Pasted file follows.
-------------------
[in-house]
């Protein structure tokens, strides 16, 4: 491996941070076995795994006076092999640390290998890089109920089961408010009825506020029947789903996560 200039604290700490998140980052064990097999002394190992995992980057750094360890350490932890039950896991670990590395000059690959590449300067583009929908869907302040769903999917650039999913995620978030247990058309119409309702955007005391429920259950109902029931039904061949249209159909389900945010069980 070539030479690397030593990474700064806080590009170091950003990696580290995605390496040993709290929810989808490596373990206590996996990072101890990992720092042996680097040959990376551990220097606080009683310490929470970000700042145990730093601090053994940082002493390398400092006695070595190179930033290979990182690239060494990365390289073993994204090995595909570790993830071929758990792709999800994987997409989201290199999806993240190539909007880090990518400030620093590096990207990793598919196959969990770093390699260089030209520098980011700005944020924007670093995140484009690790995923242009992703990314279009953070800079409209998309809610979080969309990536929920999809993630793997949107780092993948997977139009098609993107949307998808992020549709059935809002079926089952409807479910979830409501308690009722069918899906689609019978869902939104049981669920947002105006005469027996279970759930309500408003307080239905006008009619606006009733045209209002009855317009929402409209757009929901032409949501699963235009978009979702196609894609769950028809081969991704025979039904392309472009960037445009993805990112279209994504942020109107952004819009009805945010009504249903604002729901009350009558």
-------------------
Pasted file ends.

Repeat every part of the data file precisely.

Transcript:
[in-house]
């Protein structure tokens, strides 16, 4: 491996941070076995795994006076092999640390290998890089109920089961408010009825506020029947789903996560 200039604290700490998140980052064990097999002394190992995992980057750094360890350490932890039950896991670990590395000059690959590449300067583009929908869907302040769903999917650039999913995620978030247990058309119409309702955007005391429920259950109902029931039904061949249209159909389900945010069980 070539030479690397030593990474700064806080590009170091950003990696580290995605390496040993709290929810989808490596373990206590996996990072101890990992720092042996680097040959990376551990220097606080009683310490929470970000700042145990730093601090053994940082002493390398400092006695070595190179930033290979990182690239060494990365390289073993994204090995595909570790993830071929758990792709999800994987997409989201290199999806993240190539909007880090990518400030620093590096990207990793598919196959969990770093390699260089030209520098980011700005944020924007670093995140484009690790995923242009992703990314279009953070800079409209998309809610979080969309990536929920999809993630793997949107780092993948997977139009098609993107949307998808992020549709059935809002079926089952409807479910979830409501308690009722069918899906689609019978869902939104049981669920947002105006005469027996279970759930309500408003307080239905006008009619606006009733045209209002009855317009929402409209757009929901032409949501699963235009978009979702196609894609769950028809081969991704025979039904392309472009960037445009993805990112279209994504942020109107952004819009009805945010009504249903604002729901009350009558």